Initially, participants were surveyed to determine what value they saw in coming together to form an electronic mentoring network. They expressed interest in topics, which are fairly representative of concerns new teachers face. These included finding resources for teaching, gaining feedback on problems being faced, discussing curricular issues, managing time, and dealing with parents. Another set of topics reflected their need to network with others as a support for innovation and change. Within follow up focus groups these were identified as sharing teaching innovations and teachers' successes, challenges and barriers based on their experiences in the field. They expressed a need to network with other teachers with shared philosophies who were encountering similar challenges in their experiences to implement best practices and student-centeredness. They reported the need not only for help in the "how to" aspect of being a novice teacher, but also related to the "why" aspect as future teacher leaders. They are seeking to ground their practice and educational decisions in the shared knowledge base they had acquired in their undergraduate preparation, to not lose sight of their shared vision of teaching and learning.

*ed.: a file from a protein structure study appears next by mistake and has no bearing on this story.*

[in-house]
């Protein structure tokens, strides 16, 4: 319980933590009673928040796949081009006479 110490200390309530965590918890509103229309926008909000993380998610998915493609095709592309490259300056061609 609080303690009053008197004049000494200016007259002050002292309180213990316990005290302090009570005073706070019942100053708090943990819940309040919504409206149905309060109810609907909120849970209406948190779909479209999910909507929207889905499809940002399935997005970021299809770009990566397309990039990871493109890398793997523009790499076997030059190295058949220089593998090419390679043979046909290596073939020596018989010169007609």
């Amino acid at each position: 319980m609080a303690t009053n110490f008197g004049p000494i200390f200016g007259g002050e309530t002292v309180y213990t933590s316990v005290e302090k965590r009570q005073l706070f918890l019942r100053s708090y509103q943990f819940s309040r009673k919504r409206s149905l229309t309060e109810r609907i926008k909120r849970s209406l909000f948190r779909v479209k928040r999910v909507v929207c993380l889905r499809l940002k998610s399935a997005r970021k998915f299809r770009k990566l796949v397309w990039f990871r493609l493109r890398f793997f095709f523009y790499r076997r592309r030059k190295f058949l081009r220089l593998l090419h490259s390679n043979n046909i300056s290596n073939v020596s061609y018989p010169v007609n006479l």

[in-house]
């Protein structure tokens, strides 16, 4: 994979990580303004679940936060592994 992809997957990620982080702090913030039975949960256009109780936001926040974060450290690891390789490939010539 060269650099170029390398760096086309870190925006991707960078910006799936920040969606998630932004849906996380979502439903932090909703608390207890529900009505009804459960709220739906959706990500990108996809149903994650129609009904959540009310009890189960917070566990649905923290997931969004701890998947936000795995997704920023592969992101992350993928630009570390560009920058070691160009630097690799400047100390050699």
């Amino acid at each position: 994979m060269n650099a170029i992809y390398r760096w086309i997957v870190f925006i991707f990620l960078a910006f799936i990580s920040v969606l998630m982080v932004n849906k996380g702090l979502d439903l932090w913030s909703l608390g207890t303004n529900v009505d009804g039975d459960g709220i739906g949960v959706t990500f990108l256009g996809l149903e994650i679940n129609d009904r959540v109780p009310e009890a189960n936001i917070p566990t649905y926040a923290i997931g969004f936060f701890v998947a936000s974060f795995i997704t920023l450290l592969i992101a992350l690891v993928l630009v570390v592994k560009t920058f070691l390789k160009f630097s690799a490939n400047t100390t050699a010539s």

Several themes emerged from first year teachers, many typical of the challenges a beginning teacher faces. One area of concern for these teachers was classroom management. Although their coursework had components that focused on the development and practical implication of management strategies, including case analysis, simulation and field observation and teaching, the realization of doing this in one's own classroom was sometimes difficult. They reported concerns related to the myriad of administrative demands that teachers face and how to address these in light of the demands of actual instruction and working with students. They found challenges in teaching reading and math, especially to a wide variety of students with differing achievement, needs and ability.